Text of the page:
John Kelly’s 4.5 metre bronze sculpture, Man lifting cow was been unveiled today in front of the Brimbank City Council’s offices on W Street in Sunshine. The sculpture is part of Hampshire Road Precinct upgrades and the opening of the Brimbank Community and Civic Centre in 2016. It was made at Fundêre Foundry in Sunshine, see my blog post Progress on Man Lifting Cow.
What does John Kelly’s sculptures mean?
In 1994 Kelly painted his first Man Lifting Cow I. It was an oil on linen 182.5 x 152 cm. In the middle is a man in overalls, lifting something that roughly resembles a cow. In the background there is wide brown land with low hills and a wind sock to indicate the legendary airstrip. It is a reference to a story about the artist’s William Dobell’s WWII experience.
‘When World War II broke out. Bill [Dobell] served first as a camouflage labourer, later as an artist recording the work of the Civil Construction Corps, which built airfields and other defence projects. As a camouflagist, he was one of a group of several, later famous, artists who had been ordered to make papier-mache cows and move them around the base in the hope of fooling Japanese pilots. (said Bill, “I think the authorities underestimated the eyesight of Japanese airmen”.) For almost a year he shared a hut with fellow-artist Joshua Smith.’ (Extract from Dr Edward McMahon, Unforgettable “Sir Bill” Dobell, [first proof])
Kelly has created many paintings riffing on the story of Dobell making camouflage cows. It is only a story and there is no proof that Dobell ever actually made a camouflage cow. Kelly said about the idea of camouflage. “Art is never really about … what it’s about.” What is art trying to hide? The intersecting history of abstract art and camouflage in World War Two is underrated in the story of modern art. Kelly’s ludic monumental sculptures are an absurd commentary on Melbourne’s many war memorials.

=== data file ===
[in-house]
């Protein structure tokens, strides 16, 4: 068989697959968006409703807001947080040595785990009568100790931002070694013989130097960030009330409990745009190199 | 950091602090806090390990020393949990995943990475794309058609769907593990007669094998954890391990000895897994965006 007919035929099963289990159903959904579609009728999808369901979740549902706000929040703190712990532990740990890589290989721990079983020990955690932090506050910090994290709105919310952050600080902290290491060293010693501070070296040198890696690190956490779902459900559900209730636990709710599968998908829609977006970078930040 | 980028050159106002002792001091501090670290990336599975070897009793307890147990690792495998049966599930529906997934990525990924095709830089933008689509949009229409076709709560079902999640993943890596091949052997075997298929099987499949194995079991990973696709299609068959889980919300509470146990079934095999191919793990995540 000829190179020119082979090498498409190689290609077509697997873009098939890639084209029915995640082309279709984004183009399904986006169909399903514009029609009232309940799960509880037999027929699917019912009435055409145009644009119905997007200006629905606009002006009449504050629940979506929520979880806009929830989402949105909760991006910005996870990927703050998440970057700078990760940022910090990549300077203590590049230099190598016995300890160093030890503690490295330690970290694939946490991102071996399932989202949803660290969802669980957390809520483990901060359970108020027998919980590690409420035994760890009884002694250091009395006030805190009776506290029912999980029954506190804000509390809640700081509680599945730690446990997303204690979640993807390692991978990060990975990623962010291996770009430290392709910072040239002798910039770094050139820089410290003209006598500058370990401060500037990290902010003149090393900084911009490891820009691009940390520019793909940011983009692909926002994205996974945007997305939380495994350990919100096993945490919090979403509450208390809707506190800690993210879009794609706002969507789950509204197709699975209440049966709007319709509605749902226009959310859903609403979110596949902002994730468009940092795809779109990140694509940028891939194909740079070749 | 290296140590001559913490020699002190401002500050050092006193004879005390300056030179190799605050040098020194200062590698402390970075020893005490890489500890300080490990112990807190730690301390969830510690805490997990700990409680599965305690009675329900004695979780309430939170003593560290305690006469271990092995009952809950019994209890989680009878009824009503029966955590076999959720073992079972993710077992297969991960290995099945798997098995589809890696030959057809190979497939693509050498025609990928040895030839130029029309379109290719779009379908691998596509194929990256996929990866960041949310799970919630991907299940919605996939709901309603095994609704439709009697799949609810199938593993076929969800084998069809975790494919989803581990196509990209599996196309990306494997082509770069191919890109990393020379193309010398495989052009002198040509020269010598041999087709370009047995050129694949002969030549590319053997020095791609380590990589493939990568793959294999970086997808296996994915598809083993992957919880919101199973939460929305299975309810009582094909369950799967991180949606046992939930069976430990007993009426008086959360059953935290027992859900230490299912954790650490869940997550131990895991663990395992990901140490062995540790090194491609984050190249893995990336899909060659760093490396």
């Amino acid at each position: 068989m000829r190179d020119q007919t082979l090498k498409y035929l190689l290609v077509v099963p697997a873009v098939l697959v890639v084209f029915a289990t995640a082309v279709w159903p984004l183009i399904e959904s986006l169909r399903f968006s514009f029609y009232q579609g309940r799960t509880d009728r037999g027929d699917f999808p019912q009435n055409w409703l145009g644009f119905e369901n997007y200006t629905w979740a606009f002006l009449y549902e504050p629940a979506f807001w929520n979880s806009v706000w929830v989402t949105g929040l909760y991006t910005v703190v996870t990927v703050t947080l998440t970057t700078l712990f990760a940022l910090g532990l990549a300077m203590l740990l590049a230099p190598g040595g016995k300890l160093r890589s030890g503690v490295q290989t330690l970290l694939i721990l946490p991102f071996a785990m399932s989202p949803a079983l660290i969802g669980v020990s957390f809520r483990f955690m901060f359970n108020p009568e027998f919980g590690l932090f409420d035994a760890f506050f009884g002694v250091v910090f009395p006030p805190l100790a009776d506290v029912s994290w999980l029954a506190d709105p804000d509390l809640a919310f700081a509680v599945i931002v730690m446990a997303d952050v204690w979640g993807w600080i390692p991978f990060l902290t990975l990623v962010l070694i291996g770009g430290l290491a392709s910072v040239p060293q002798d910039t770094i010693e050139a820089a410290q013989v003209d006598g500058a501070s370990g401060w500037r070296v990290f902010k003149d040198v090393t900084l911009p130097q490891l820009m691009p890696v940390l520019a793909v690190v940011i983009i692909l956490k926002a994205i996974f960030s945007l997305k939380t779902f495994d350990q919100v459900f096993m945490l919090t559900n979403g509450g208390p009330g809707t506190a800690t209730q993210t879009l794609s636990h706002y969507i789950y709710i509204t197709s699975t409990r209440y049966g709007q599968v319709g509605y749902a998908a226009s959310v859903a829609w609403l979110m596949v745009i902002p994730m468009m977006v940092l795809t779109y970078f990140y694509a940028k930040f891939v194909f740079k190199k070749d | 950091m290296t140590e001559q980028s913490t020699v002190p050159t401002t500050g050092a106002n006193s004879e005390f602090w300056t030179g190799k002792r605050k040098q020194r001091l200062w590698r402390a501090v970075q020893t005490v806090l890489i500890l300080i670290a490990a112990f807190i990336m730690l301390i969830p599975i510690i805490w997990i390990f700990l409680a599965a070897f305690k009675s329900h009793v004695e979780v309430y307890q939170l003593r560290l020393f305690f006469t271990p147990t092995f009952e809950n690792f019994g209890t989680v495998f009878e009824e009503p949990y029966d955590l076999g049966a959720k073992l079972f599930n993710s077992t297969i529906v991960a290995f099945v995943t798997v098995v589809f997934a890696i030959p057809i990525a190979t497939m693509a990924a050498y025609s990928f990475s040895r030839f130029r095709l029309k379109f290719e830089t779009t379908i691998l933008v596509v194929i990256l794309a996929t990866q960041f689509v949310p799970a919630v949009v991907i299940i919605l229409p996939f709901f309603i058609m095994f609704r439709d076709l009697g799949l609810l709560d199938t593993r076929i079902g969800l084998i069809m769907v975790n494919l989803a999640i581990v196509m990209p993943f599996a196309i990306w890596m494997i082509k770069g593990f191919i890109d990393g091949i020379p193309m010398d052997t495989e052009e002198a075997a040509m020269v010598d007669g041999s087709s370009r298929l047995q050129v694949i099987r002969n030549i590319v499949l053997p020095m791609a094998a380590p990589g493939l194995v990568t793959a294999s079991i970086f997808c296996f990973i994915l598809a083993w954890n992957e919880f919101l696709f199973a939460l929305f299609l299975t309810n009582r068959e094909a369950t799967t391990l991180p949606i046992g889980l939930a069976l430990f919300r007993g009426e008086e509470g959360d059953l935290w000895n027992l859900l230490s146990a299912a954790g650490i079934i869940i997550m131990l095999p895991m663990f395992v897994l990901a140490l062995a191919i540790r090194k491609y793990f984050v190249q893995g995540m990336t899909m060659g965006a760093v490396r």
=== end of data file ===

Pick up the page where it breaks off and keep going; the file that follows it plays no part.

John Kelly was born in London in 1965, and grew up, part of a large family in Melbourne’s outer industrial suburb of Sunshine. His parents still live in the suburb. His father, an Irishman from Cork, worked in the quarry; John remembers him always wearing overalls, like the man lifting the cow. I can see a family resemblance between John and the man that he is sculpting, even if it is modelled from a different person, the nose and chin are similar. Now John Kelly has returned to Sunshine to install his sculpture.
This is the third sculpture in Kelly’s Cow trilogy. ”Three Cows in a Pile,” was shown at the 2002 Monte Carlo Sculpture Festival ‘Parade des Animaux’. Cow Up A Tree in Docklands and Man lifting cow is now in Sunshine.